Our book was coming together. Slowly, slowly the story of a little girl and a puffin with an injured wing prepared to take flight. Page proofs were supplied, a cover was designed, marketing and publicity professionals gathered their arsenal. All heading towards the most important day in a book’s journey – publication day.

And now that day has arrived. In Jenny’s story, Polly learns to accept that it’s time for Neil to return to the wild. Today I feel a bit like Polly, sending our book out into the ether, blowing a kiss after it, wishing it well on its way. I’m so grateful to all the people who brought their creativity to bear on a story about a very special bird, who will stay in my heart for ever.

puffin brooch

Well, that’s the schmaltz over! Now, onto the much more important deal of a giveaway. I am offering a copy of the book and a super cute puffin brooch, as above.

But heck, this is a sewing blog – so let’s throw some sewing love in there, too!

Chez Napier has pulled together a sewing kit based around the new Sewaholic Oakridge pussy bow blouse. The kit includes 2.5 yards of silk challis, thread, eight shell buttons, interfacing … and the pattern itself. Isn’t it gorgeous?

Chez Napier

The giveaway for all three items is open worldwide to one lucky winner. All I ask in return is for you to leave a comment below saying what adventures you think Neil should embark on next. What story would you write for a little puffin?

The deadline for this competition is midnight GMT Thursday 5 March. Good luck!

If you want to hear more about the children’s books we publish at LBYR, you can sign up to our newsletter here.

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Ten Of The Most Beautiful Sentences In Sewing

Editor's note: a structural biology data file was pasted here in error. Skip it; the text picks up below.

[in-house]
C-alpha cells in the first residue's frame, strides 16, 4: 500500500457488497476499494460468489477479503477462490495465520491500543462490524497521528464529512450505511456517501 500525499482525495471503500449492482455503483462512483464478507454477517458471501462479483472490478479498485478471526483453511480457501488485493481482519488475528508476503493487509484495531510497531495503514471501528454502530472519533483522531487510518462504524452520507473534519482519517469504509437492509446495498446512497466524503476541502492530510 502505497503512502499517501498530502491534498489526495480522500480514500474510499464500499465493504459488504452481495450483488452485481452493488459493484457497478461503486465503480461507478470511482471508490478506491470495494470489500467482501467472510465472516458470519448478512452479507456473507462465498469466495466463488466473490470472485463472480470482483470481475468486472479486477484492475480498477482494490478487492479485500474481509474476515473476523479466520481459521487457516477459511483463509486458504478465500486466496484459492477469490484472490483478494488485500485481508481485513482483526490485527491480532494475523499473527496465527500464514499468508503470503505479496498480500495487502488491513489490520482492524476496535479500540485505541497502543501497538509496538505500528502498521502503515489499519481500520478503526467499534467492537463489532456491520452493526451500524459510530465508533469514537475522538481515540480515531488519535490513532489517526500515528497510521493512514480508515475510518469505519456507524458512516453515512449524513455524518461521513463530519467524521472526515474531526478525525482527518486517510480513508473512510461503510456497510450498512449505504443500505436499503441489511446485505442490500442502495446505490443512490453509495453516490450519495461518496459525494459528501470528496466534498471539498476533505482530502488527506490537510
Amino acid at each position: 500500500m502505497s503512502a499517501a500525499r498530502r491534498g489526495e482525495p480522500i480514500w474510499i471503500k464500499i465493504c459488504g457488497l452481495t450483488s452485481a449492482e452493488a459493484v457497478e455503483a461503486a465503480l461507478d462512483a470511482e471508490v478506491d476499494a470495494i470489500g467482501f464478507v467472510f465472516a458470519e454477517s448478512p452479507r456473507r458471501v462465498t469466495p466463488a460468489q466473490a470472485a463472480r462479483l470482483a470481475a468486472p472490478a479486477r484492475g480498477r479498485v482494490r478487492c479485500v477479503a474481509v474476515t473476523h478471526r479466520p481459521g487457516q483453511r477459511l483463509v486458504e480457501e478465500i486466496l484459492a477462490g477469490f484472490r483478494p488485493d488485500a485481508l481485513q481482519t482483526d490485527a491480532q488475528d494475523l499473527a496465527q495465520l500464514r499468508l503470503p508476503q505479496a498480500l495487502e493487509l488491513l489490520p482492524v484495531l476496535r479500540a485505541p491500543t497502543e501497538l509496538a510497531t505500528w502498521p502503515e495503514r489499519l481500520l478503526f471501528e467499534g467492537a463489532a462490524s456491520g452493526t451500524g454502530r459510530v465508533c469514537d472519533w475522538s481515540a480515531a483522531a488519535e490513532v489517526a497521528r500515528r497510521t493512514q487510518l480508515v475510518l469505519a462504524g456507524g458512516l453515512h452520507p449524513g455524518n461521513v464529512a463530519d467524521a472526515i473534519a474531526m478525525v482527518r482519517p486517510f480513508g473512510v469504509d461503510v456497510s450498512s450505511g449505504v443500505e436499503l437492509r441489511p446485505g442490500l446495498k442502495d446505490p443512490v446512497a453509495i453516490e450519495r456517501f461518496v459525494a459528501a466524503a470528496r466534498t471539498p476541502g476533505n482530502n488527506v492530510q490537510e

Beautiful Sentence Collage

Beautiful sentences xI recently ran a ten day campaign on Twitter and Instagram posting ten of the most beautiful sentences in sewing, along with accompanying images. Some of the ‘sentences’ could have been genuine quotes; others most definitely came from the land of fantasy. I had huge fun making them up. It was even more fun to see which of the sentences resonated the most.  Can you guess which sentence received the most likes on Instagram? It was this one…

Beautiful sentences viii

 What would your beautiful sewing sentence be?

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Sulking, Not Sewing

chiffon swatches

Oh, how I wish I had a new make to share with you! Unfortunately, the past week has been spent sulking. And when The Great British Sewing Bee forced contestants through the squeezy tube of sewing known as a silk chiffon blouse, I could hardly bring myself to watch.

I’d just failed at making a silk chiffon blouse.

Pussy Bow CollageHaving made three Pussy Bow Blouses I really wanted to make one in black silk chiffon as a go to item in my wardrobe. I ordered the requisite fabric on line. When it arrived it was sheer. Really sheer. Gossamer thin. Spun by baby spiders. Cut from fairies’ wings. AM I MAKING MY POINT?! This stuff was going to be a devil to work with. Still, I plunged on.

Like a good girl, I did all my prep work: